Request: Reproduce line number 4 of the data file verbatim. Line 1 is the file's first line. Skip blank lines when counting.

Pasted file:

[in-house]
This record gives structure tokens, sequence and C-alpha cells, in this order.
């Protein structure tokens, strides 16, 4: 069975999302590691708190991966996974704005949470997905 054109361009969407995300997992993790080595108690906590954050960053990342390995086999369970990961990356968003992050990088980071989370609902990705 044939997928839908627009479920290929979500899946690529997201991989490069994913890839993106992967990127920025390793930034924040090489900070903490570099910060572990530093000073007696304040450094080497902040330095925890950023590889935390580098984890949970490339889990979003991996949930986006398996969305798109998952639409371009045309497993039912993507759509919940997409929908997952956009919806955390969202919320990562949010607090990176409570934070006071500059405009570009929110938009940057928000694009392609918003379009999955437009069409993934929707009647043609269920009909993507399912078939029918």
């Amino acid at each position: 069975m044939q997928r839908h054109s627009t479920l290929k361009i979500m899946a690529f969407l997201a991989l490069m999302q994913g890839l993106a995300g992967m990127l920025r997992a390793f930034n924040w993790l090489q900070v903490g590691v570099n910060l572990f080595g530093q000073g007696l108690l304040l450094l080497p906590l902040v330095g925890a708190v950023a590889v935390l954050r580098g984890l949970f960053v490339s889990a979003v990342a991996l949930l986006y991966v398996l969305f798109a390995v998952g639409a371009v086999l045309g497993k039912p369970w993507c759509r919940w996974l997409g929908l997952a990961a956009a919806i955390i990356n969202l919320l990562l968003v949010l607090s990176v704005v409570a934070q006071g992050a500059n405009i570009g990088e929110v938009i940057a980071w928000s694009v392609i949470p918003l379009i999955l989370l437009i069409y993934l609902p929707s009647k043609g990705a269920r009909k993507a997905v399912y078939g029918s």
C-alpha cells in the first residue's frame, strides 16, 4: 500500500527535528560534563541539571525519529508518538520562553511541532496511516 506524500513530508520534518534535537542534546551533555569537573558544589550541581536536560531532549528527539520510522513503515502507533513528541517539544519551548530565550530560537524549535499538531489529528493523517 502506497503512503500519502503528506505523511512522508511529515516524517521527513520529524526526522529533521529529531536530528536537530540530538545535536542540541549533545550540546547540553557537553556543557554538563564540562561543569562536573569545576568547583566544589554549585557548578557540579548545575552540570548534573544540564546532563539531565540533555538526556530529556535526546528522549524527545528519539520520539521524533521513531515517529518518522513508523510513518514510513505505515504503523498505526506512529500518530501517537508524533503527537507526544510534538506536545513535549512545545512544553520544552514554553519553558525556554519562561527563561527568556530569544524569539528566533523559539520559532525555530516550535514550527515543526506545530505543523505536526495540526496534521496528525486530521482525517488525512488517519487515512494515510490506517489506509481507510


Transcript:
């Amino acid at each position: 069975m044939q997928r839908h054109s627009t479920l290929k361009i979500m899946a690529f969407l997201a991989l490069m999302q994913g890839l993106a995300g992967m990127l920025r997992a390793f930034n924040w993790l090489q900070v903490g590691v570099n910060l572990f080595g530093q000073g007696l108690l304040l450094l080497p906590l902040v330095g925890a708190v950023a590889v935390l954050r580098g984890l949970f960053v490339s889990a979003v990342a991996l949930l986006y991966v398996l969305f798109a390995v998952g639409a371009v086999l045309g497993k039912p369970w993507c759509r919940w996974l997409g929908l997952a990961a956009a919806i955390i990356n969202l919320l990562l968003v949010l607090s990176v704005v409570a934070q006071g992050a500059n405009i570009g990088e929110v938009i940057a980071w928000s694009v392609i949470p918003l379009i999955l989370l437009i069409y993934l609902p929707s009647k043609g990705a269920r009909k993507a997905v399912y078939g029918s």